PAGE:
The county has averaged about 17 new cases per day over the last 14 days, according to a 14-day moving average graph updated weekdays by the health department.
And, according to the state Department of Health's risk assessment data, the county has had 75.9 cases per 100,000 population during the past two weeks - September 28 to October 11 - which puts the county in the "high transmission" range.
She said the latest figures also showed the number of deaths had continued to increase.
Chief Medical Officer Dr Tony Holohan said that Level Five restrictions were necessary because the disease is at "very serious levels in our country and posing significant risk to public health".
There are 2,273 individuals who have a positive viral antigen test and are considered probable cases and 648 individuals who have a positive serology test and either COVID-19 symptoms or a high-risk exposure. Stay at home - don't go to work, don't go to school.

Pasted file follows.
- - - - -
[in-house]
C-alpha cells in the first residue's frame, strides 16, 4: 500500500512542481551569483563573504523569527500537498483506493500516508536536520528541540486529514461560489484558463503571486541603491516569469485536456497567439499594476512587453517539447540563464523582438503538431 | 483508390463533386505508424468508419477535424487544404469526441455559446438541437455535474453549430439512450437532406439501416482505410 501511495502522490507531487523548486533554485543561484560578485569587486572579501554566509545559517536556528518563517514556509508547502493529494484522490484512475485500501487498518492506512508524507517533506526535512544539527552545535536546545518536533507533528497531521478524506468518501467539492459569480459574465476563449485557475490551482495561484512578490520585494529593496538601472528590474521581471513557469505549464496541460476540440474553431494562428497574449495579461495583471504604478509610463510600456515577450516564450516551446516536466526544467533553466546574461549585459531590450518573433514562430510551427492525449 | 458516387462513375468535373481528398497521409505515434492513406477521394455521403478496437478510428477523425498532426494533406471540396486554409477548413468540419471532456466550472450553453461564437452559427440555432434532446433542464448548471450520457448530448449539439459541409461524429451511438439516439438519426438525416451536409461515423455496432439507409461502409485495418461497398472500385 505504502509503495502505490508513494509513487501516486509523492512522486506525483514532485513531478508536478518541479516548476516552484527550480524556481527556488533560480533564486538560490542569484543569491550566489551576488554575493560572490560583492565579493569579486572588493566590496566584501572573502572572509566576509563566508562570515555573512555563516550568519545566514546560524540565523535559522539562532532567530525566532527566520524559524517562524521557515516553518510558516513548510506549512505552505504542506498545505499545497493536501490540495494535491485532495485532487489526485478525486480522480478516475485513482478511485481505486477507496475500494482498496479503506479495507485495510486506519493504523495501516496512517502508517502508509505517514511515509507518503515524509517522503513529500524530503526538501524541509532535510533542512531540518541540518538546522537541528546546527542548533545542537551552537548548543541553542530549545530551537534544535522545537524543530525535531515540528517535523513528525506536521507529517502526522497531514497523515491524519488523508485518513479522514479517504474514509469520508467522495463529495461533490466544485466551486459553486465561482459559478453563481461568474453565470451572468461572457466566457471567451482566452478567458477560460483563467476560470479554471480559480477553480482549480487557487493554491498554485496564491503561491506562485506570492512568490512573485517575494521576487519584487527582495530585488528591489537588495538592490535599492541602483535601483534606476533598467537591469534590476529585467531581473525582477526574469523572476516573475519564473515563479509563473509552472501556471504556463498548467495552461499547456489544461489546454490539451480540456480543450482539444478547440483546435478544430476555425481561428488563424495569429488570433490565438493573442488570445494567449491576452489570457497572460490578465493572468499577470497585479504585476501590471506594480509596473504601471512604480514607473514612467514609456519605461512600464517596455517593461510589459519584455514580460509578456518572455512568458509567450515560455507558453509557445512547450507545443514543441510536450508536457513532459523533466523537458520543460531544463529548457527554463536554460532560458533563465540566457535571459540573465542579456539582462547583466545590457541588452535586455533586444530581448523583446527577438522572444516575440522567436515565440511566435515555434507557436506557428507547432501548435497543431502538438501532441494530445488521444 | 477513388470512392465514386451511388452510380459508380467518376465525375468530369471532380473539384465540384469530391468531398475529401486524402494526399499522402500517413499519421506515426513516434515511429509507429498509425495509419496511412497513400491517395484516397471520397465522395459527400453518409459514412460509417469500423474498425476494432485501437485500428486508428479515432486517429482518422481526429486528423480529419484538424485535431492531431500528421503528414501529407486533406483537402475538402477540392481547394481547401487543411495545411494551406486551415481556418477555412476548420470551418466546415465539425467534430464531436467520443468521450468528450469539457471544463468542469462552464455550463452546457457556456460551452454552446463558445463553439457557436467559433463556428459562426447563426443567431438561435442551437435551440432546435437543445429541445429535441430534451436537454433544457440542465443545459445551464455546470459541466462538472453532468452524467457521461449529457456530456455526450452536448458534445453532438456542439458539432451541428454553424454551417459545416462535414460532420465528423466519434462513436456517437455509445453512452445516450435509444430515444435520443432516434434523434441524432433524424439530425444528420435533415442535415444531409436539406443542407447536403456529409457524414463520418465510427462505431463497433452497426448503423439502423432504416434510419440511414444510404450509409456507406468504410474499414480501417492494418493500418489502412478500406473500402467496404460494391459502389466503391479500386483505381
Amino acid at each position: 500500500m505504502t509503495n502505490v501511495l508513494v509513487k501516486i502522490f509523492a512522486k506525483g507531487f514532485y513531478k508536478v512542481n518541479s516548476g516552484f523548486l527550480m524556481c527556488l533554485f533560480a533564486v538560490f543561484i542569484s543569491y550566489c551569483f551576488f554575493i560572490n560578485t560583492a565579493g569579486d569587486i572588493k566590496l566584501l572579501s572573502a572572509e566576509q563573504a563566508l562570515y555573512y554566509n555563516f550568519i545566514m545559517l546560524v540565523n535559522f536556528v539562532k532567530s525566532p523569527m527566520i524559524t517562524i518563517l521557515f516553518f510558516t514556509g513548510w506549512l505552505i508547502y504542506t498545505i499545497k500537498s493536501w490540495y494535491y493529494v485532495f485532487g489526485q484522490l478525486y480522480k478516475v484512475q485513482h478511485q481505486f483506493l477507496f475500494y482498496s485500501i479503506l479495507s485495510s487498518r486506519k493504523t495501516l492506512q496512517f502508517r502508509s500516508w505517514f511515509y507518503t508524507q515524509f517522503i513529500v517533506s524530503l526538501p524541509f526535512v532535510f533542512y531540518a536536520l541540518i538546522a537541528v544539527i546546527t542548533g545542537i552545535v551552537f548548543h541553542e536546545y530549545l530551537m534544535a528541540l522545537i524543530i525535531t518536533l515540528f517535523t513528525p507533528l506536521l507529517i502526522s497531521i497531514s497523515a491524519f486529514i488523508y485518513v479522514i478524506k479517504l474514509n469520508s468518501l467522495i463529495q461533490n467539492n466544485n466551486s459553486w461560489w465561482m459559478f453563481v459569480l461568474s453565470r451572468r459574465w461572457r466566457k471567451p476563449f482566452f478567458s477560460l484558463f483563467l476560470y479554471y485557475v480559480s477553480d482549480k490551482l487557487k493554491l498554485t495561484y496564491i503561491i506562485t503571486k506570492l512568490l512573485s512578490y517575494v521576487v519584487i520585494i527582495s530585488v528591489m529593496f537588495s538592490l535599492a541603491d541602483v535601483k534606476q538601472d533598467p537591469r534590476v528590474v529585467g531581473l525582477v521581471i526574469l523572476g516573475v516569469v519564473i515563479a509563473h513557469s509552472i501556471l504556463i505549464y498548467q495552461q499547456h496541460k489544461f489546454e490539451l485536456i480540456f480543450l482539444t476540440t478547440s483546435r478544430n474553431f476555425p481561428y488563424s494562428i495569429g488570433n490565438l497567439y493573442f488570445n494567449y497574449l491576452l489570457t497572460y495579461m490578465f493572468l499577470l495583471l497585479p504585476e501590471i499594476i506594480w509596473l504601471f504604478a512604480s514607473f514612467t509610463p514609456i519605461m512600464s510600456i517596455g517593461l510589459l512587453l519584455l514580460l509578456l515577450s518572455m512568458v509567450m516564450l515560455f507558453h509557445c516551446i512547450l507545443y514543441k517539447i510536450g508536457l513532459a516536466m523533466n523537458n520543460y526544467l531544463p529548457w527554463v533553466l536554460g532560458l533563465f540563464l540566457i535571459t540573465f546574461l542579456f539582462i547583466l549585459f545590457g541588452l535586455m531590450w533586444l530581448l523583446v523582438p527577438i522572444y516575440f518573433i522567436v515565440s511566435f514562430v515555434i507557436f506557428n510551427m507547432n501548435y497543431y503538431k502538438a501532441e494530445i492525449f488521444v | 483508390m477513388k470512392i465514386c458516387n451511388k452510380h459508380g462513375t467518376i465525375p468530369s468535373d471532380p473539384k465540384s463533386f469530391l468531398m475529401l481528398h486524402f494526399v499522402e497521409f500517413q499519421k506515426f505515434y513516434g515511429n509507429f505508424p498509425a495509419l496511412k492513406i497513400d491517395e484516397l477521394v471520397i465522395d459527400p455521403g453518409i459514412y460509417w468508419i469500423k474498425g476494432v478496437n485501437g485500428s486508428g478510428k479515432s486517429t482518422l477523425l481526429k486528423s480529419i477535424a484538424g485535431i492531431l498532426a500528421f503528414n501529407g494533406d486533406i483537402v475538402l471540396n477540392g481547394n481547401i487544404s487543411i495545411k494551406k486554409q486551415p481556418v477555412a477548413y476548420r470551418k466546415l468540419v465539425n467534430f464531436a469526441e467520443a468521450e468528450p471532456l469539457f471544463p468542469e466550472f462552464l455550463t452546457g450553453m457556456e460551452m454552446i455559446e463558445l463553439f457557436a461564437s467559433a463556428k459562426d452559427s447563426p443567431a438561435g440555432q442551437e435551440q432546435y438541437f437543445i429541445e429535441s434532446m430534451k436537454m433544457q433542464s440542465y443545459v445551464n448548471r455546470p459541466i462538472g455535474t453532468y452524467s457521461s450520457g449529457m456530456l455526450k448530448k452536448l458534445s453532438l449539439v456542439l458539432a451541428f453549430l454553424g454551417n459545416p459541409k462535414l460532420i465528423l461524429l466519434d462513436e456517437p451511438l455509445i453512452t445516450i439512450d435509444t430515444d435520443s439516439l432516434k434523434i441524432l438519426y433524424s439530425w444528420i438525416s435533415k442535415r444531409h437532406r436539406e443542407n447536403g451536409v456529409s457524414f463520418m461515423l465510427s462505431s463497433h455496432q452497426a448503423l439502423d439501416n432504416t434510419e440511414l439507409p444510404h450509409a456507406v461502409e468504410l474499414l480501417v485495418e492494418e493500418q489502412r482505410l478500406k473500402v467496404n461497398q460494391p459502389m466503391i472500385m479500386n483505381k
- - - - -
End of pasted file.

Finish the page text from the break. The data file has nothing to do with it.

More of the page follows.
Dr Holohan added: "If you live with someone who has Covid-19 or you have been told that you are a close contact, you must restrict your movements for a full 14 days".
It also emerged this week that 2,500 people positive for Covid-19 were asked to carry out their own contact tracing as the tracing system was overwhelmed.
Approximately 11,906 of our total cases are among health care workers.
Professor Philip Nolan said the reproduction number was between 1.3 and 1.4 nationally.
Twenty-three people are hospitalized in Missoula County including 12 county residents.
It's now more than 100 times higher than it was during the summer.
Tom Wolf said earlier this week that the state is experiencing a "fall resurgence" of coronavirus.
Less than five cases are being reported in Carlow with the 14-day rate staying at 242 per 100,000 population.
Prof Nolan said they were catching milder and asymptomatic cases now and in a younger cohort who were less likely to be admitted to hospital and less likely to die, but he said they did not know the long-term effects they would suffer.